Termination of employees is gradually becoming an issue of challenge in the at-will employment jurisdiction of Singapore. Although notice can generally be given to terminate an employment, some employees whose employment have been terminated do nevertheless challenge the validity of the termination alleging constructive or unfair dismissal instead. This also occurs where the employee has resigned from his role. Whilst the position at law is seemingly clear, with the recent Court decision in Wee Kim San Lawrence Bernard v Robinson & Co (Singapore) Pte Ltd  shedding some light, this article provides that caution is nevertheless necessary.
Legal Risks in Employee Termination
Singapore is an at-will employment jurisdiction, and as a general rule, employers can terminate the employment of their respective employees provided the manner of termination complies with the provisions of the employment agreement and where applicable, the Employment Act (Cap 91) (“EA”). Further, under Singapore Law, there is no legal obligation on the employer to provide the employee with reasons for the termination. Notwithstanding this, in recent times, there has been an increase in the number of employees challenging the termination of their employment, whether by way of a legal action, or complaints filed with either the Ministry of Manpower (“MOM”) or the Tripartite Alliance for Fair and Progressive Employment Practices (“TAFEP”).
One recent example of an employee bringing an action against his employer and alleging that his termination is a case of wrongful dismissal is the case of Wee Kim San Lawrence Bernard v Robinson & Co (Singapore) Pte Ltd  SGCA 43 (“Wee Kim San”). In this case, the employee alleged that “he has been forced to resign as a result of persecution and unreasonable bias that had been directed towards him by the Company or its officers” by reason of his sexuality, and sought damages from the Company. This was an appeal from an earlier decision by the High Court in Kim San Lawrence Bernard v Robinson & Co (Singapore) Pte Ltd  SGHC 279, which held that “the bare fact of termination cannot be a ground to claim damages other than what he would have been entitled to under the employment contract for a lawful termination, even if he was constructively dismissed”. This finding by the High Court was affirmed by the Court of Appeal. While this case did not deal with the issue of whether the employee had been wrongfully terminated, it suggests that the current position adopted by the Courts in Singapore may be that even if the employee had been wrongfully terminated, he/she is only entitled to payments due under his/her terms of employment should the termination be carried out lawfully. This would mean that the employer will not be required to pay additional damages to the employee even if the Courts had found that this is a case of wrongful termination.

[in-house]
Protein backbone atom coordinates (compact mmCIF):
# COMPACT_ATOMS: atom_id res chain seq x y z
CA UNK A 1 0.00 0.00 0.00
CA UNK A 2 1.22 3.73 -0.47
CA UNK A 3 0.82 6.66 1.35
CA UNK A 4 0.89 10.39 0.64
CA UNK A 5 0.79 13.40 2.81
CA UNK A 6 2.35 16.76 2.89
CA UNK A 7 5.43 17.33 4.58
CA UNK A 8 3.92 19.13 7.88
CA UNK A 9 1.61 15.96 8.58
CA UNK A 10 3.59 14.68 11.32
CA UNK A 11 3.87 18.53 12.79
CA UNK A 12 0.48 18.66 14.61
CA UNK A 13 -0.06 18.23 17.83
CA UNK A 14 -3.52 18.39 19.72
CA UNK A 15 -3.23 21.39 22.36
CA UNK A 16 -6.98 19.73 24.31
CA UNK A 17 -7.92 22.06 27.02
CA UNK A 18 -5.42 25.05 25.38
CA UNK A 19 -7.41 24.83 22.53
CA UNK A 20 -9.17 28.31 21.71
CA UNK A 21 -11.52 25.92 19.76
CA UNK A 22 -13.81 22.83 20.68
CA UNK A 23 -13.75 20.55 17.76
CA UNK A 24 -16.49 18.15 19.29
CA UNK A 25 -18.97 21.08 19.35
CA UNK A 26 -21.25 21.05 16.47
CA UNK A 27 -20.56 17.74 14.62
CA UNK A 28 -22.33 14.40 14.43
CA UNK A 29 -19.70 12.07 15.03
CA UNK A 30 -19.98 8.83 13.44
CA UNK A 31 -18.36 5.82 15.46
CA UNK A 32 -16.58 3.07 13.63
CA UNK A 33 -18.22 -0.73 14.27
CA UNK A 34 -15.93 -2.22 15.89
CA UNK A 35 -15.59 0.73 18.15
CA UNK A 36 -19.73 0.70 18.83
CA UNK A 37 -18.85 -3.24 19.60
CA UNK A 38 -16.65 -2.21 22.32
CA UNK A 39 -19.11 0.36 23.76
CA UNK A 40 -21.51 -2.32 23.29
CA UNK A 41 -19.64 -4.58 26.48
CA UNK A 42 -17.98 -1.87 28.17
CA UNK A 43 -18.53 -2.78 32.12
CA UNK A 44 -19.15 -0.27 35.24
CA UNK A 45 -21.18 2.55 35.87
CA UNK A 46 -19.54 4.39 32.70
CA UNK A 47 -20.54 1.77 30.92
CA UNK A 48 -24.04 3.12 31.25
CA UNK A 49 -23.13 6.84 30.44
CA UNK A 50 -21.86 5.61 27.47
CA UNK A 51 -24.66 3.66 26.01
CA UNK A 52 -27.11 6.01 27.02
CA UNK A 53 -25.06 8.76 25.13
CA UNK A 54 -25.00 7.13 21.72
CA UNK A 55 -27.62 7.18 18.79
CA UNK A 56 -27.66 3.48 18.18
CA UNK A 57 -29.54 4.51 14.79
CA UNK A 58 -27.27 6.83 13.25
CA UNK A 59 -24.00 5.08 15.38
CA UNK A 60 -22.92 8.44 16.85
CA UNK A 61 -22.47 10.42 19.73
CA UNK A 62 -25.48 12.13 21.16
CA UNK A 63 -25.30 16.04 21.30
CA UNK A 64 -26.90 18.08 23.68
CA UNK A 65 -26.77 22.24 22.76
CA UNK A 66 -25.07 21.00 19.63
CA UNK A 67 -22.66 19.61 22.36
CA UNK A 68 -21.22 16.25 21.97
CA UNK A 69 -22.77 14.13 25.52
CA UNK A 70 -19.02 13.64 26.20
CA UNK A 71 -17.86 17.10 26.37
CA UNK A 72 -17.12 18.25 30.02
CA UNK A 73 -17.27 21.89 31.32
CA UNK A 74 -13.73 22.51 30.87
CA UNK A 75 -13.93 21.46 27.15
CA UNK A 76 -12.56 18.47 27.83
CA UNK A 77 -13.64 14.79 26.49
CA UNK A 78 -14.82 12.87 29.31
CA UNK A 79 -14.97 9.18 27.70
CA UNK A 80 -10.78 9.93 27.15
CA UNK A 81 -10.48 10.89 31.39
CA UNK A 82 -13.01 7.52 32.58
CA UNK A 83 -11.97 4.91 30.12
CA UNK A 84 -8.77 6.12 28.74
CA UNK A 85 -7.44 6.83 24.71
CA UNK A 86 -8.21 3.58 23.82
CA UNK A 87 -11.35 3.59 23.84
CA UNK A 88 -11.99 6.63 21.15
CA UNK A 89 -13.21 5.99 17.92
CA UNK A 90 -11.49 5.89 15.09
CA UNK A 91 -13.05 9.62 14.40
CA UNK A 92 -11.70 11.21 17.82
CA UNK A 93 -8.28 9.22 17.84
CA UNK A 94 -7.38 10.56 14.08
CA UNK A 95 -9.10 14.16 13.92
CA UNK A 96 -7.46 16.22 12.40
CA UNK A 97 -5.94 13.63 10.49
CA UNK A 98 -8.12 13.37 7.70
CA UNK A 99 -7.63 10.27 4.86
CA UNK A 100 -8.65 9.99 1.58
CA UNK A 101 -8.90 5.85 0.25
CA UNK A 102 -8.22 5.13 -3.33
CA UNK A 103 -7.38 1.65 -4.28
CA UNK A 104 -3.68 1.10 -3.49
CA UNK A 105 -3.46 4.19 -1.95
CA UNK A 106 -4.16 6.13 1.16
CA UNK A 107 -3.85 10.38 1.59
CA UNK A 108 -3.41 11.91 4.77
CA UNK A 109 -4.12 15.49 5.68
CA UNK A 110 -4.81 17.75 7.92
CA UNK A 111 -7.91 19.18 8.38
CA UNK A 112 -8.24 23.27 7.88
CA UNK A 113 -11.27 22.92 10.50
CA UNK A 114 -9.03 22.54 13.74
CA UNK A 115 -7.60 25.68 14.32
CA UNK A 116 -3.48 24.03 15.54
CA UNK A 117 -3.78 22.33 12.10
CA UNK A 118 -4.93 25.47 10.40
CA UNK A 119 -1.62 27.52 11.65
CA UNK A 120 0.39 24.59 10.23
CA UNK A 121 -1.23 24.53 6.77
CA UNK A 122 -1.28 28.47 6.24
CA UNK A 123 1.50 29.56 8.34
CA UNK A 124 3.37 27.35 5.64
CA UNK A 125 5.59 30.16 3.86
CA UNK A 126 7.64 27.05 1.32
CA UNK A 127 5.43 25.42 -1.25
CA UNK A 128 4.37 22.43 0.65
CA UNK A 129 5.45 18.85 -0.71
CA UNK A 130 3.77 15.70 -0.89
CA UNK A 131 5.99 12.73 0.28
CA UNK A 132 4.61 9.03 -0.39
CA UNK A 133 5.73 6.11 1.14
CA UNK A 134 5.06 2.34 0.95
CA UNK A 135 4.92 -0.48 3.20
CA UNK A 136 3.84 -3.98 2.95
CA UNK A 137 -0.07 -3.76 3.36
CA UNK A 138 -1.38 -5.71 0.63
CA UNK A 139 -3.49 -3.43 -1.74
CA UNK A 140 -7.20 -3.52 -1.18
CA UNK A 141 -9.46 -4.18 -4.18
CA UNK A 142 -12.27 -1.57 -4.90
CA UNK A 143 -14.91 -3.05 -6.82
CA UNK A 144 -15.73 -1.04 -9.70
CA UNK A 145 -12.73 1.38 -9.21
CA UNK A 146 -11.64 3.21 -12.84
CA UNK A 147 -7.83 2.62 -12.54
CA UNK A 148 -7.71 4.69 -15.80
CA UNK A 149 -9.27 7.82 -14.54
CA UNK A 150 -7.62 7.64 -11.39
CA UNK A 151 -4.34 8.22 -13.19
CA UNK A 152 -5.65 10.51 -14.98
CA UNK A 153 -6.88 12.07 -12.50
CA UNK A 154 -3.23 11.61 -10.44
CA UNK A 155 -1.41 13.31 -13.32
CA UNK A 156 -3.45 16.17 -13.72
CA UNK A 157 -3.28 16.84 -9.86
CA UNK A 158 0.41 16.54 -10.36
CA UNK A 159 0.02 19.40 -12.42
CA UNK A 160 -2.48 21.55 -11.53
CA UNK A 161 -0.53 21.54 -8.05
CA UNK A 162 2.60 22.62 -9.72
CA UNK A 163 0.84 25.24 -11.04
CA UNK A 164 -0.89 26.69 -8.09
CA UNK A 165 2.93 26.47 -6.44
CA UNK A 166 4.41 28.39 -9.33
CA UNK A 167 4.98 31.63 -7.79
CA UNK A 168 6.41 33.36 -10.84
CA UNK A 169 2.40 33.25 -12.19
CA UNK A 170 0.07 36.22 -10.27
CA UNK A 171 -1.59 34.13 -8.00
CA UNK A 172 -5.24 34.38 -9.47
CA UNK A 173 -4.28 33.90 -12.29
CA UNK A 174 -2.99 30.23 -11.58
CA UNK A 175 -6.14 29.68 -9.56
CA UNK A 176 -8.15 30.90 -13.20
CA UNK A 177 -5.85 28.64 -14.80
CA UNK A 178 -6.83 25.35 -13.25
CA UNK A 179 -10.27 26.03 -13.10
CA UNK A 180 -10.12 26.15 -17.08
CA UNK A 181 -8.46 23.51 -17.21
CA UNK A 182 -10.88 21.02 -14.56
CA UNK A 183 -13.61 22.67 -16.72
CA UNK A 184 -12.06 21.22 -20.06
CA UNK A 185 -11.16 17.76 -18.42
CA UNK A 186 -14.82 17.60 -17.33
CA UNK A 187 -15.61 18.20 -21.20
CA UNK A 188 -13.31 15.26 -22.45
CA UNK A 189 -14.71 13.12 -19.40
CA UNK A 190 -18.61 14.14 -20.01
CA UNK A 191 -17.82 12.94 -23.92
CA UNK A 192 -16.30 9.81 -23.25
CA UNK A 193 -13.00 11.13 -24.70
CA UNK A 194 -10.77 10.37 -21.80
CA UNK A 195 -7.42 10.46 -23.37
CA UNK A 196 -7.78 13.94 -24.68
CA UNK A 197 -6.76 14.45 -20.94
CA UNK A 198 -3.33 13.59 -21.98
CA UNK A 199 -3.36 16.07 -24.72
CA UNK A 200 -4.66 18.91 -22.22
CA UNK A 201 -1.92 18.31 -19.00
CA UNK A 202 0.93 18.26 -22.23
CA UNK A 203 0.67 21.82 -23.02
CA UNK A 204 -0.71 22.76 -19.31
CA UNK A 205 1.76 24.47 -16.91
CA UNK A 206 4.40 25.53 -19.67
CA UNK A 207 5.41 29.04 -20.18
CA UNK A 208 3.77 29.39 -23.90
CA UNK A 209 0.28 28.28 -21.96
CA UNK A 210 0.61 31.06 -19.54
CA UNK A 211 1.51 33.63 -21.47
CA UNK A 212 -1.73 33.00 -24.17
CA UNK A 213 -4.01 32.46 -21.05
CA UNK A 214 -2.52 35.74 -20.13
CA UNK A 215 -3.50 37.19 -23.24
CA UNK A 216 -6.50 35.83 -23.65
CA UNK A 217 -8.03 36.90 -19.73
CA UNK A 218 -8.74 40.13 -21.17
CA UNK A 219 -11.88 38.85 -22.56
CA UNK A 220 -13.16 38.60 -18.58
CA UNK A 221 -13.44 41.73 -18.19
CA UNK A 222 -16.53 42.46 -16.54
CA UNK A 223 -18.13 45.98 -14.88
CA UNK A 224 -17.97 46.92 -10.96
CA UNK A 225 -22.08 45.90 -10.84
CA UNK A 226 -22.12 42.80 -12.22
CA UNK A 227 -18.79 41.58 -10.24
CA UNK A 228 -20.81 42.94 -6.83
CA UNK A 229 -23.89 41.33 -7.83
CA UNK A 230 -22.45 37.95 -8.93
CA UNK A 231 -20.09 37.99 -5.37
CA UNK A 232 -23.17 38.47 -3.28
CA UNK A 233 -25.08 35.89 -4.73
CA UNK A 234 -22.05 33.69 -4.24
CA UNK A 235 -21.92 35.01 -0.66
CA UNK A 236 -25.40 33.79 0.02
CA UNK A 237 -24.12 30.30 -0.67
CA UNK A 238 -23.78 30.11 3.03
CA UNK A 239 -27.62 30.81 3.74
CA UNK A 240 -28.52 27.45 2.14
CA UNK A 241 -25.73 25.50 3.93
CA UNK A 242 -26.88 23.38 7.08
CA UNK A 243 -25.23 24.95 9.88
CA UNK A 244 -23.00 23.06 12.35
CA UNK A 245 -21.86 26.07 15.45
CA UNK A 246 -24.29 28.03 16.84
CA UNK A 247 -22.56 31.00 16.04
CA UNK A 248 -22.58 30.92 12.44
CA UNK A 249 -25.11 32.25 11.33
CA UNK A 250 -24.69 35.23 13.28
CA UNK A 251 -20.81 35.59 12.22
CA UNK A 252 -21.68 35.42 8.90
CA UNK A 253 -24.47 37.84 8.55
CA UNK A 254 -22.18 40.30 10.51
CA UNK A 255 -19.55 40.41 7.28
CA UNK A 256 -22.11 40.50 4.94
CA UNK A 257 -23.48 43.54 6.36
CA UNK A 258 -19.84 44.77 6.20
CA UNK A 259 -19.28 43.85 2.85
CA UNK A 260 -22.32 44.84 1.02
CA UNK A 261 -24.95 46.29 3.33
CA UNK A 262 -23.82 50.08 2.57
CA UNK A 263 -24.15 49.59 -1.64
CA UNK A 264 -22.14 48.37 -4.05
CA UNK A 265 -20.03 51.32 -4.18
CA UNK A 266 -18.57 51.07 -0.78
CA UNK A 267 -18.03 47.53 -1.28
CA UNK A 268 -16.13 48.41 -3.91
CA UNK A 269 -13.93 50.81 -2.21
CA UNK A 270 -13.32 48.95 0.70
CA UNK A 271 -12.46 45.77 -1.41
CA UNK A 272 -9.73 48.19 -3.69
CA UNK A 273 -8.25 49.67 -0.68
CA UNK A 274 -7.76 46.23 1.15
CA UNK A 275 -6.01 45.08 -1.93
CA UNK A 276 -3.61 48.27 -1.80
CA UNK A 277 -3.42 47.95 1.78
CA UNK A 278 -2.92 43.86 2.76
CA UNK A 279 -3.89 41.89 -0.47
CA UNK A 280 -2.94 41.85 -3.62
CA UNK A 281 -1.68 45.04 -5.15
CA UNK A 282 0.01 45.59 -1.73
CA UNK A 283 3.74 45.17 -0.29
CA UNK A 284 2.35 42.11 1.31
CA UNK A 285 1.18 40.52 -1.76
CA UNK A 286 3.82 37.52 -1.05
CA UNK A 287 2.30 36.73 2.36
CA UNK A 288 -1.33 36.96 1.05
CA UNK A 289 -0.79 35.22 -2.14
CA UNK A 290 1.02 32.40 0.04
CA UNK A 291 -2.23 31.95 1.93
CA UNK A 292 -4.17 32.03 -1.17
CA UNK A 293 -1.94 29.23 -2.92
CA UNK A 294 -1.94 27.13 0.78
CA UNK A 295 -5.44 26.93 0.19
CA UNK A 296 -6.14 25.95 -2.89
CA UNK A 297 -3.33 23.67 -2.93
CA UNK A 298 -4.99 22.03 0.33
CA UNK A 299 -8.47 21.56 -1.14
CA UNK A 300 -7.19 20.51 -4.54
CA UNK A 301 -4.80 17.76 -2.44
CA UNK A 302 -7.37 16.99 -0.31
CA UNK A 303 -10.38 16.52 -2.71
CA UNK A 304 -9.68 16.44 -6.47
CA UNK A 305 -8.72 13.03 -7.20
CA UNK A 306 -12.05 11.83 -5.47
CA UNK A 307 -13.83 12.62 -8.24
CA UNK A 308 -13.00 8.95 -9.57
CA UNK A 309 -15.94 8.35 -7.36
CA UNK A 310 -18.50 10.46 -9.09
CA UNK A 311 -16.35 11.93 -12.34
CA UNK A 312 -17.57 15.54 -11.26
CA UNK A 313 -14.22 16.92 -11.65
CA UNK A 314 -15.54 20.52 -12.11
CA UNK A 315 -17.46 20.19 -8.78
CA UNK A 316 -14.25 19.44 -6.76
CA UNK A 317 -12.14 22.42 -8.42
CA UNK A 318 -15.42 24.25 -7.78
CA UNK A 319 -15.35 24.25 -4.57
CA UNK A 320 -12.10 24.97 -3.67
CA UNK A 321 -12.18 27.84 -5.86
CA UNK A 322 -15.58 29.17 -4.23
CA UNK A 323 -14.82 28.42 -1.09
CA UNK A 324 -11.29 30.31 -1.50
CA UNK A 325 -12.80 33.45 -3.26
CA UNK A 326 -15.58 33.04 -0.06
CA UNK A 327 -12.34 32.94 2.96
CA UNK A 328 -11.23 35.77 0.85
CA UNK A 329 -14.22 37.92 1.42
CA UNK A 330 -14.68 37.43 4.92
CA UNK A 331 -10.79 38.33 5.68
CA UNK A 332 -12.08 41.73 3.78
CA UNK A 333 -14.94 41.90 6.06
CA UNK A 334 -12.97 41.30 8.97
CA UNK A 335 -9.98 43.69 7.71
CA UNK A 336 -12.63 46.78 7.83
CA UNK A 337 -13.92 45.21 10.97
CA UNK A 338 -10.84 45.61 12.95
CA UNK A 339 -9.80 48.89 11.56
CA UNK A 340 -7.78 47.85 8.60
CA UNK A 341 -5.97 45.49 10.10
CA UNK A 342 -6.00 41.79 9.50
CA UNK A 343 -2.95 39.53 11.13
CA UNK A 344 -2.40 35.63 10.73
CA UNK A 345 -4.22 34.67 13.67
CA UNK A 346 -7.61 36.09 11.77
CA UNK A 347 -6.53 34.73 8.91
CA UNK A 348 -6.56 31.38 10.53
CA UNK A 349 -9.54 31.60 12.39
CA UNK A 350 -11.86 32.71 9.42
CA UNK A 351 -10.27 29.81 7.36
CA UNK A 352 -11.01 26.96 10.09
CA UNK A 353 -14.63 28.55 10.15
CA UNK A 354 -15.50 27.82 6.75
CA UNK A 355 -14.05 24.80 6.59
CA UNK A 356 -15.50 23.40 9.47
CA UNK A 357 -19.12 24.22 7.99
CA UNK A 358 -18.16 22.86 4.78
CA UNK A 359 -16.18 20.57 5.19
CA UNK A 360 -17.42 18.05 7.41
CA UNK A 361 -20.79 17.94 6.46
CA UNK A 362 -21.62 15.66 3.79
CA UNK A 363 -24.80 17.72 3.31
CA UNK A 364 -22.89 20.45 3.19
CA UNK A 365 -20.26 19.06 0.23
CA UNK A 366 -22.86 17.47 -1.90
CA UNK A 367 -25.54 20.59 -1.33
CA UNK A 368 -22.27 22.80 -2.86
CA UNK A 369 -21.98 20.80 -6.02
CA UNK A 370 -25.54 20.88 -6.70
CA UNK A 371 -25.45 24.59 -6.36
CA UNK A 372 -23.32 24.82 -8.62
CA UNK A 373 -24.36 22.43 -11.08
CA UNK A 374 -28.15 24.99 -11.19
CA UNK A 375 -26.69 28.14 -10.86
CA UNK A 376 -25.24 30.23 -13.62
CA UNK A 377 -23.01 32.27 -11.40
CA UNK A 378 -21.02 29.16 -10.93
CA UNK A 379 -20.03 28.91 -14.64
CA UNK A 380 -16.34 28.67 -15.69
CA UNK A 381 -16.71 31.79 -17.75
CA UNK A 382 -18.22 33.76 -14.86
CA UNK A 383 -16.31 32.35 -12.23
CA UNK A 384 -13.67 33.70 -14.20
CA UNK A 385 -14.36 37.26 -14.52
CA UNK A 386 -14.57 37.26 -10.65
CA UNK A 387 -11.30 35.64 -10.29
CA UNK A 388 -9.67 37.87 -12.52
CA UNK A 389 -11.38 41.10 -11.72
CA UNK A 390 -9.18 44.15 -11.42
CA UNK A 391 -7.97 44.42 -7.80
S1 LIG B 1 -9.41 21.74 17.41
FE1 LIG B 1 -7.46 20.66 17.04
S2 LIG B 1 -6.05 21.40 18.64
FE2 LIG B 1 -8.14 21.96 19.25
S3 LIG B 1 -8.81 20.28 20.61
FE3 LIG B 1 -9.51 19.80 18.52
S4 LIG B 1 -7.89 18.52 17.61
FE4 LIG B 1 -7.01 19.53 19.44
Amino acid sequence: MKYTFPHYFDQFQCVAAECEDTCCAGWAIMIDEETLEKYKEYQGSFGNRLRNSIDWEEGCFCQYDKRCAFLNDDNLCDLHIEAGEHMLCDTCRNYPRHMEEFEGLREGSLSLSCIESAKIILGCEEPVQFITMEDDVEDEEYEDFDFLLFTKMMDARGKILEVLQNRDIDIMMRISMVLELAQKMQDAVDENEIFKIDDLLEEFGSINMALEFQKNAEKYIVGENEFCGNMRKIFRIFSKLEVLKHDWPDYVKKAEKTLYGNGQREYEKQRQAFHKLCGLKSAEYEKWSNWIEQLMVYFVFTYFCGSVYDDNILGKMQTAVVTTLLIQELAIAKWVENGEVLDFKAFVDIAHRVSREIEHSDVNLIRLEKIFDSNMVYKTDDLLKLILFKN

While this decision by the Court of Appeal makes clear the above position, it still raises a number of issues that companies should be aware of, particularly when exercising its right to terminate the employment of their employees.
In Wee Kim San, the appellant had argued that he was entitled to additional damages as he was constructively dismissed by the company. In summary, the appellant had argued that he was forced to resign from the company as the company was persecuting him simply because he was a homosexual. However, given that this was an appeal against the decision by the High Court to strike out the claim of constructive dismissal on the ground that the claim was legally unsustainable, the Court of Appeal did not discuss at length the concept of constructive dismissal in Singapore.
Nevertheless, the Courts recognised that the concept of constructive dismissal remains a cause of action available to employees in Singapore. In brief, constructive dismissal “refers to a situation where the employer’s repudiatory breach entitles the employee to treat himself as discharged from the employment contract; although it is the employee who terminates the contract, he is considered as having been ‘constructively dismissed’ by the employer”.